Maybe you can find an agency in your area that specializes in hiring the mentally handicapped. Aside from the fact that they'll (hopefully) do good work for you, you get to put that proverbial feather in your cap because you are "helping the handicapped" and being "socially responsible."

Besides, you get some free entertainment when they do stupid shit line eating candy off the floors. [Wink]

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Joe Redifer
You need a beating today

Posts: 12859
From: Denver, Colorado
Registered: May 99


 - posted 03-05-2012 10:58 AM      Profile for Joe Redifer   Author's Homepage   Email Joe Redifer   Send New Private Message       Edit/Delete Post 
quote: Randy Stankey
The only down side
I see what you did there.

Anyway, when I was an assistant manager of my first theater, we had a 1-person janitor crew. We had one guy who would do a horrible job, smoke in the theater and give tons of 'tude. We got rid of him I even still remember his name) and we never got anyone else before the theater was sold (a few weeks). The place got so nasty even with us trying to clean everything.

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Randy Stankey
Film God

Posts: 6506
From: Erie, Pennsylvania
Registered: Jun 99


 - posted 03-05-2012 12:07 PM      Profile for Randy Stankey   Email Randy Stankey   Send New Private Message       Edit/Delete Post 
quote: Joe Redifer
I see what you did there.
Yeah, I didn't say, "Sometimes it's funny to look out the booth windows and watch the retards do stupid shit like eating candy off the floor when they think nobody is looking.

...Gotta' be politically correct, dontcha know.

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Dominic Espinosa
Phenomenal Film Handler

Posts: 1172
From: Boulder Creek, CA.
Registered: Jan 2004


 - posted 03-05-2012 12:10 PM      Profile for Dominic Espinosa   Email Dominic Espinosa   Send New Private Message       Edit/Delete Post 
quote: Joe Redifer
We had one guy who would do a horrible job
Sounds like UA before the sell-out (not to Regal, just when they sold out in general).

Randy, that's an idea. We have a couple companies like that in the area. We actually employ a couple folks with autism part-time on the floor. And they're pretty good. Getting the other kids past the stigma is a trick though...

I'm not sure if it's for us though because when things aren't done right I don't want to feel morally "bad" about chewing out the supervisor. And I think I would in that case...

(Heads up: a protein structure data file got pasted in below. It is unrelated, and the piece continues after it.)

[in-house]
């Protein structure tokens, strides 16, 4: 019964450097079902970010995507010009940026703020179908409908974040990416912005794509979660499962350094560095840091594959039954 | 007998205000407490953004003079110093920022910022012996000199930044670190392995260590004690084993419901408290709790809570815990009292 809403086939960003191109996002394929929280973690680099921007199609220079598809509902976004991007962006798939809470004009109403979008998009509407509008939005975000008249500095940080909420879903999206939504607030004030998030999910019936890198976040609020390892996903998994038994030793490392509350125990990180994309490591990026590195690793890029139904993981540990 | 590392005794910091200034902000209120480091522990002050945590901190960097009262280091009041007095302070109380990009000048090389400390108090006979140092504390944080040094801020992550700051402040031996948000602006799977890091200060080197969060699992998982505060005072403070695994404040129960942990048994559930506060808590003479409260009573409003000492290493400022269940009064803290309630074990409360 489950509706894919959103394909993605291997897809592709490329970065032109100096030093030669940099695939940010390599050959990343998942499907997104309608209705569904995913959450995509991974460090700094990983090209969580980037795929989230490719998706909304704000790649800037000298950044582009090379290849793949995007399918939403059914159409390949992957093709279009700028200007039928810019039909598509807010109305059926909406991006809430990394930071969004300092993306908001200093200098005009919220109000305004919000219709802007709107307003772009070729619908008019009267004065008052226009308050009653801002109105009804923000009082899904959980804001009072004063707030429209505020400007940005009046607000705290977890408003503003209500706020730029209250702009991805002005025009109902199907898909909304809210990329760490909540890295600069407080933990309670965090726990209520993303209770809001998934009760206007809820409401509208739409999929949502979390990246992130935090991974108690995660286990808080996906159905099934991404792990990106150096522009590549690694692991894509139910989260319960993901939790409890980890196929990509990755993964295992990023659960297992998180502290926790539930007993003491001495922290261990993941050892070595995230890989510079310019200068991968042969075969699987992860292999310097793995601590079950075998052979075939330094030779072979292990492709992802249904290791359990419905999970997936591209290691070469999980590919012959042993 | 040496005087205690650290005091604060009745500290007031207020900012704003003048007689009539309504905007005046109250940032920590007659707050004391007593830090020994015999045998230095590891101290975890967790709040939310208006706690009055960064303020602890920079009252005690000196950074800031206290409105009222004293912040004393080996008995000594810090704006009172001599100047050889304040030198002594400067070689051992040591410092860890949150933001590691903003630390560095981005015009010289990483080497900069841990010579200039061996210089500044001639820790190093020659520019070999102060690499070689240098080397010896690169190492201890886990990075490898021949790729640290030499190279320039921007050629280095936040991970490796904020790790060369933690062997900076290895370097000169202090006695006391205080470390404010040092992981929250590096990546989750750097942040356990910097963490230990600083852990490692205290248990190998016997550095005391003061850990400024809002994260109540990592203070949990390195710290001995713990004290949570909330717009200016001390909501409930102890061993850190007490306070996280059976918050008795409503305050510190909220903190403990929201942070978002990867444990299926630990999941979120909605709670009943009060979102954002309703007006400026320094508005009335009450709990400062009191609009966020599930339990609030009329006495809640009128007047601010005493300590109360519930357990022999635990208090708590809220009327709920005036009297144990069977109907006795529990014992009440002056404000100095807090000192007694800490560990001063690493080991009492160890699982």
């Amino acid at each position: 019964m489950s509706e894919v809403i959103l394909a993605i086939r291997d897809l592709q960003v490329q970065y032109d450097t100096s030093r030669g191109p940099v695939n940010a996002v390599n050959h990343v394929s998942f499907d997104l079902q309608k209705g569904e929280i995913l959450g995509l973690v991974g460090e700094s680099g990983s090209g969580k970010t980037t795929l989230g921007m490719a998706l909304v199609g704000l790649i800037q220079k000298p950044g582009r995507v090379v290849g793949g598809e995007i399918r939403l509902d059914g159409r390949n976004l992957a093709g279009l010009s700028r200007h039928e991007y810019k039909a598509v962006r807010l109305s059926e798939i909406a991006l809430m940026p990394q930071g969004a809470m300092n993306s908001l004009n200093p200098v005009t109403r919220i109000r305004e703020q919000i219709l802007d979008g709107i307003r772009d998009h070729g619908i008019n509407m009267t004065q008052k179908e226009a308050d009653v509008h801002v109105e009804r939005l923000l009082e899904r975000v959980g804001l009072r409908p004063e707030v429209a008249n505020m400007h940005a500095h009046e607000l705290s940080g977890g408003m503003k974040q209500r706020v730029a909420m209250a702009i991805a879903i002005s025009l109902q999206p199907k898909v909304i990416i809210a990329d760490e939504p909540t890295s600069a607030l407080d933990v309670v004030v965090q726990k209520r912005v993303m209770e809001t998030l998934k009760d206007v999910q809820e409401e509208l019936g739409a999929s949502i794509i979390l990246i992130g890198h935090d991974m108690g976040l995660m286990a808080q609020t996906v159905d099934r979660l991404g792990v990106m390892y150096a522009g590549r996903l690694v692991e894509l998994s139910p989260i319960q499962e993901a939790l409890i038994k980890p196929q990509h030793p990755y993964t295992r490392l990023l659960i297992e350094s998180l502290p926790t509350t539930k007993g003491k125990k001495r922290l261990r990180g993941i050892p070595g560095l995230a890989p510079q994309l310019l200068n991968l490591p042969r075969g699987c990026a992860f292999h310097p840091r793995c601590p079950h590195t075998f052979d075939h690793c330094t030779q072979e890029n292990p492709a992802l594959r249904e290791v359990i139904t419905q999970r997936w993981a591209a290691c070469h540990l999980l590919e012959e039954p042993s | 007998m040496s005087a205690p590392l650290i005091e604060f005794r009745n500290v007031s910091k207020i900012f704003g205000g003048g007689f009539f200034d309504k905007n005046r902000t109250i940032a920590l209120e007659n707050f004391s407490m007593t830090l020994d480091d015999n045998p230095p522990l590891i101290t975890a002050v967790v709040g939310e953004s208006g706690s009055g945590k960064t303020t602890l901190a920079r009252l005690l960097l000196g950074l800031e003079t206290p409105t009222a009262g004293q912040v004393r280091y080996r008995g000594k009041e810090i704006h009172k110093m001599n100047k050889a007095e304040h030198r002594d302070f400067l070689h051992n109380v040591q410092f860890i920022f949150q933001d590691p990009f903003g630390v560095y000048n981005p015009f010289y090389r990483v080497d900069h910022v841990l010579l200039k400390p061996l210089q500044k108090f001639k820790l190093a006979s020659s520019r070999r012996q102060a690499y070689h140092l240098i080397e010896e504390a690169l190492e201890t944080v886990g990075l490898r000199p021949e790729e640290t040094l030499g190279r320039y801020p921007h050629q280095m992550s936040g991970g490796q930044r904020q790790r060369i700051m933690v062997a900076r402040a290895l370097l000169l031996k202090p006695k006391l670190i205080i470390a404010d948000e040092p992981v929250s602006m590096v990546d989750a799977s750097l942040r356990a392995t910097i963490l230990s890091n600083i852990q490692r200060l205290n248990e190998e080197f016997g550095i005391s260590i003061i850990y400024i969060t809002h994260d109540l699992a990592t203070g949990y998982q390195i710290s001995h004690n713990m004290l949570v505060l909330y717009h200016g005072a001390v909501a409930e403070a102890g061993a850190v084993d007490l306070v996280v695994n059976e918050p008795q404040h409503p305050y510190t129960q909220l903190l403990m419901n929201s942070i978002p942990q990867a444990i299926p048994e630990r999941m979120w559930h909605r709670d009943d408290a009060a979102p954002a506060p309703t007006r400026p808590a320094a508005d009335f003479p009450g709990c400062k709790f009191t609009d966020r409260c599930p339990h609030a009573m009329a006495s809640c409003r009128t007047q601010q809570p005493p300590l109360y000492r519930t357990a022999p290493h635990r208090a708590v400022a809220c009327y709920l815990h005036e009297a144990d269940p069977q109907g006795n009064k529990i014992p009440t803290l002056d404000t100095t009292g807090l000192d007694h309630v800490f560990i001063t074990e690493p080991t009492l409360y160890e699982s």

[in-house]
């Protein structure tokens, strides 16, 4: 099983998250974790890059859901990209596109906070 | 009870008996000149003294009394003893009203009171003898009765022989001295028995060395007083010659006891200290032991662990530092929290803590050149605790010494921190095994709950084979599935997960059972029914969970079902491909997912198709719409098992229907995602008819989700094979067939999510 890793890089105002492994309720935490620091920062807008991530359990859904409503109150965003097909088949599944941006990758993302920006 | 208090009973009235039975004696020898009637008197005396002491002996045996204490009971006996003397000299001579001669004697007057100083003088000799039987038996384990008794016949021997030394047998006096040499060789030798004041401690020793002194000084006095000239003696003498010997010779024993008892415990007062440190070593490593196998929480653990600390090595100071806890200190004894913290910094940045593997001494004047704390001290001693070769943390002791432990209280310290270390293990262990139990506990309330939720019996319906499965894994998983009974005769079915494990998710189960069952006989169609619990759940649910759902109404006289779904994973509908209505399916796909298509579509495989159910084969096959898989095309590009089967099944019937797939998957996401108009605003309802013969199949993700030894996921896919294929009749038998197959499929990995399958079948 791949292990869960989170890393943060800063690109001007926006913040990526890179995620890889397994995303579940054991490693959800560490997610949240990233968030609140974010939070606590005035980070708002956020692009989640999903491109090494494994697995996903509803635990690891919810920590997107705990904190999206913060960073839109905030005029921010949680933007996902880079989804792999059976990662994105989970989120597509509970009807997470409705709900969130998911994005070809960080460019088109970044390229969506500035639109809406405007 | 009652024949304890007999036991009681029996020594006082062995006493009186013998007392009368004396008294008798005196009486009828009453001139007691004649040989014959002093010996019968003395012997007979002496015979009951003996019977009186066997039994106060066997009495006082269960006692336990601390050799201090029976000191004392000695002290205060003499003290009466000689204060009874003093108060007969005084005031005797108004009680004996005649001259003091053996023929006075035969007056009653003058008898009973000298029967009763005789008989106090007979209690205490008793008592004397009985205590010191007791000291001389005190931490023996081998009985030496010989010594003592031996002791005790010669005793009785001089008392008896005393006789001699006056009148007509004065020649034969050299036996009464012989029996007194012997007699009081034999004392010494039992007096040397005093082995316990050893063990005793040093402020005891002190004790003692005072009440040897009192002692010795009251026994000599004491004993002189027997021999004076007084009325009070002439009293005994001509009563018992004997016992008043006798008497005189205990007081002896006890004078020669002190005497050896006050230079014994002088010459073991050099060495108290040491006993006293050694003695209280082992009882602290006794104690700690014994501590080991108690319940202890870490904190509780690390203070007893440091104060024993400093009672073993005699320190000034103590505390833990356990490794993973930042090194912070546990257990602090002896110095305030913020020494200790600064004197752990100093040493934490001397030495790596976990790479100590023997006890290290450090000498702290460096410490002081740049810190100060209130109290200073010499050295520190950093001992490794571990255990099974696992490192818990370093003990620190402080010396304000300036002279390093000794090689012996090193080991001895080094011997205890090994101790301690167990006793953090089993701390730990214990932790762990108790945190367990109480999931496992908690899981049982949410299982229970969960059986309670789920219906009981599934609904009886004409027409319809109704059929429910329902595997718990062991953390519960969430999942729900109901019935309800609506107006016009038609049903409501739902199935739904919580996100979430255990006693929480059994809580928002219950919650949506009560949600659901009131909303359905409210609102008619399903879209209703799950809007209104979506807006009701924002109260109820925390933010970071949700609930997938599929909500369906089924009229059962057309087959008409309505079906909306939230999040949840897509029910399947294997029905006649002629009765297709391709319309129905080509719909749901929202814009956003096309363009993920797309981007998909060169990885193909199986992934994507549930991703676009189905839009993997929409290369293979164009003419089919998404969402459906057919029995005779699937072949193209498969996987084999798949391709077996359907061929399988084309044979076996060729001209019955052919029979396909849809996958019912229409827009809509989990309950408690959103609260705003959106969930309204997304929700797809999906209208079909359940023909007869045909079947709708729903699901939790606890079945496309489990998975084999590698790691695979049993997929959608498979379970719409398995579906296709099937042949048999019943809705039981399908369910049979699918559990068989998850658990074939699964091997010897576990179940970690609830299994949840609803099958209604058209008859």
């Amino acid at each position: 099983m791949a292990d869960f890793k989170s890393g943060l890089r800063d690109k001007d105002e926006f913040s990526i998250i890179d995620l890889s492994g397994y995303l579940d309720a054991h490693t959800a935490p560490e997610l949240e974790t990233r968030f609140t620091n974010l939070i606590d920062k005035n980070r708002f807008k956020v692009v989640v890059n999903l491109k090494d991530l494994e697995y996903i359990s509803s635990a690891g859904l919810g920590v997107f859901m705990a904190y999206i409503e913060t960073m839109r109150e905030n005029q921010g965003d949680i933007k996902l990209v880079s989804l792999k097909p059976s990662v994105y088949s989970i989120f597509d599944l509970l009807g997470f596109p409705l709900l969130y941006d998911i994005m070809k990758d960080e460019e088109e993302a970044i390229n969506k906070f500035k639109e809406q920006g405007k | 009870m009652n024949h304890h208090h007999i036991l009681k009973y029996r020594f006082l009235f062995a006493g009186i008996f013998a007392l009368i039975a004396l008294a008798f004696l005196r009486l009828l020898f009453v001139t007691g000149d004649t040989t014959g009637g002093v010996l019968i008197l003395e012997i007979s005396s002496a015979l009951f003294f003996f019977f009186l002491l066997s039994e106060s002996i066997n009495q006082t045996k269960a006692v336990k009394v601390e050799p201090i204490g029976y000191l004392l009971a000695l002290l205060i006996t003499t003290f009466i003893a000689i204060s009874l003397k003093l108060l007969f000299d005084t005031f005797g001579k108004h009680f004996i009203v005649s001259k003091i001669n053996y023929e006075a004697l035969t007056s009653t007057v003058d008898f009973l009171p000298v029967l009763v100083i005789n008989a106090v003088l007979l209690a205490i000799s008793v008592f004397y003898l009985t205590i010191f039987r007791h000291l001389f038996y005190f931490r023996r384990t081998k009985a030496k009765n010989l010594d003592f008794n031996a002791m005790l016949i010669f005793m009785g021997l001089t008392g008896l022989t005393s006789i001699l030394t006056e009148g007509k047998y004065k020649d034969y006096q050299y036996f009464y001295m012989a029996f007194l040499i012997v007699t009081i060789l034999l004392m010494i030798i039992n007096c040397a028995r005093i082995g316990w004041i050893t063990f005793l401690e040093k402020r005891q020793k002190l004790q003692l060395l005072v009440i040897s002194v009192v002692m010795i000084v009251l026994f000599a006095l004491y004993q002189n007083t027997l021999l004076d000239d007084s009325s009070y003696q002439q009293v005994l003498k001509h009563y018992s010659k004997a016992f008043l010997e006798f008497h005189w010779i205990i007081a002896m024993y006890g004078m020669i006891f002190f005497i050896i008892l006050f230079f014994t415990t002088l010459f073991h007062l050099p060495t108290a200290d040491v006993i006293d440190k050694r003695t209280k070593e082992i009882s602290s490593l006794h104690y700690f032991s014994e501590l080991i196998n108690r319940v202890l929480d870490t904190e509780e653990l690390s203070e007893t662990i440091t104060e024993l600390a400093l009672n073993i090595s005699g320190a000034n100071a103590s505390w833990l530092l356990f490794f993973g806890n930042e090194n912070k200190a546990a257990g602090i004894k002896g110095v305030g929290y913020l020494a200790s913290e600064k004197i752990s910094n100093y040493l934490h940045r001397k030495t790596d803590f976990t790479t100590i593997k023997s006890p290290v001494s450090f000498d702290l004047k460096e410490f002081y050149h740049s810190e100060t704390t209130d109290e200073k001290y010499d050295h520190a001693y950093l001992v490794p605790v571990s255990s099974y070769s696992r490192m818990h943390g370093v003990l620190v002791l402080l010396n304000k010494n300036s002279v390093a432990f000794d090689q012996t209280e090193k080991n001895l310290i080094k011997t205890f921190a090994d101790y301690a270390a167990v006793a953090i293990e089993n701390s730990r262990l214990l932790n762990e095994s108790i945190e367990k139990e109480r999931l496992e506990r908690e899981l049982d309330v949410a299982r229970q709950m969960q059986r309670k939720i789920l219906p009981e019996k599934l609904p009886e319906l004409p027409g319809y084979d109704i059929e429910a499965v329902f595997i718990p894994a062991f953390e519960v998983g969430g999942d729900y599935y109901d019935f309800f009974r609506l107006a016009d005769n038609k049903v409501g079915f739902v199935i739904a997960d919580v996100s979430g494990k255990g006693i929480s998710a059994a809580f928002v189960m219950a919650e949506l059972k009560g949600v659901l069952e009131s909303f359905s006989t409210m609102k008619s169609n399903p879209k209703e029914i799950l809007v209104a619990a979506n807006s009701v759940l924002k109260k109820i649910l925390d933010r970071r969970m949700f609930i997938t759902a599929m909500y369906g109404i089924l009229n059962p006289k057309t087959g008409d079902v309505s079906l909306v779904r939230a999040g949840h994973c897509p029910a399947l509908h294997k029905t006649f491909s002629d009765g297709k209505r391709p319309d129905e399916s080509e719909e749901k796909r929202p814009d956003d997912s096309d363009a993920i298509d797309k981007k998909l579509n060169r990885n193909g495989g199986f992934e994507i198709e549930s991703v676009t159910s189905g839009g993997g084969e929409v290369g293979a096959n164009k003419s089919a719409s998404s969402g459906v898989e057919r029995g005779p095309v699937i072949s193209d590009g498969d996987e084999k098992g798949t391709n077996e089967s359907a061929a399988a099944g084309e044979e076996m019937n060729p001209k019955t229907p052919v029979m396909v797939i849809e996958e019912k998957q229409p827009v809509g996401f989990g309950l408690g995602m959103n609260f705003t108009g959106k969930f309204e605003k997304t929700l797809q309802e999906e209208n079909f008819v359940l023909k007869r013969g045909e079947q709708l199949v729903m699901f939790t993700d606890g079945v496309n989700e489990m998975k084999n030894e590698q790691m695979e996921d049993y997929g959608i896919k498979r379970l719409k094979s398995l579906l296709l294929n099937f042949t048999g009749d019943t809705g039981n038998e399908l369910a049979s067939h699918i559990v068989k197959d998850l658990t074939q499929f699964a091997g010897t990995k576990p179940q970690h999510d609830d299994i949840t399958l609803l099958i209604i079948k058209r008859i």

But a good idea if you are a person with patience.

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Randy Stankey
Film God

Posts: 6506
From: Erie, Pennsylvania
Registered: Jun 99


 - posted 03-05-2012 01:08 PM      Profile for Randy Stankey   Email Randy Stankey   Send New Private Message       Edit/Delete Post 
First, the supervisors are well paid to make sure their handicapped employees are doing their jobs and aren't getting into too much trouble.

Second, these crews usually came in at night, right before closing or early in the morning before the theater opened. They weren't there while the place was busy. 90% of any customers who were there in the evening (last show) understood that the theater was hiring the handicapped. Those kind of Brownie points are usually good for business... ifyaknowwhatimean...

Your regular employees won't have to work alongside the handicapped ones very much. Everybody knows that they are "The Cleaners."

The place I saw didn't hire any difficult cases or, at least, they didn't bring any of them to the theater. I think they evaluate every employee for fitness in a particular position before they send them on a job.

The people that I saw did as good a job as anybody else. Often, they did the job better than most, mainly because they are motivated people who WANT to work.

I wouldn't feel bad about criticizing them any more than some other agency's employees. Just so long as you keep the criticism on job performance and not personal.

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Dominic Espinosa
Phenomenal Film Handler

Posts: 1172
From: Boulder Creek, CA.
Registered: Jan 2004


 - posted 03-05-2012 02:04 PM      Profile for Dominic Espinosa   Email Dominic Espinosa   Send New Private Message       Edit/Delete Post 
Randy,

all good points. It's not so much about those points. I was just saying I'd feel bad if I ever had to give them negative feedback. In one way or another it filters back to the cleaners, which, they're working and trying to do their best.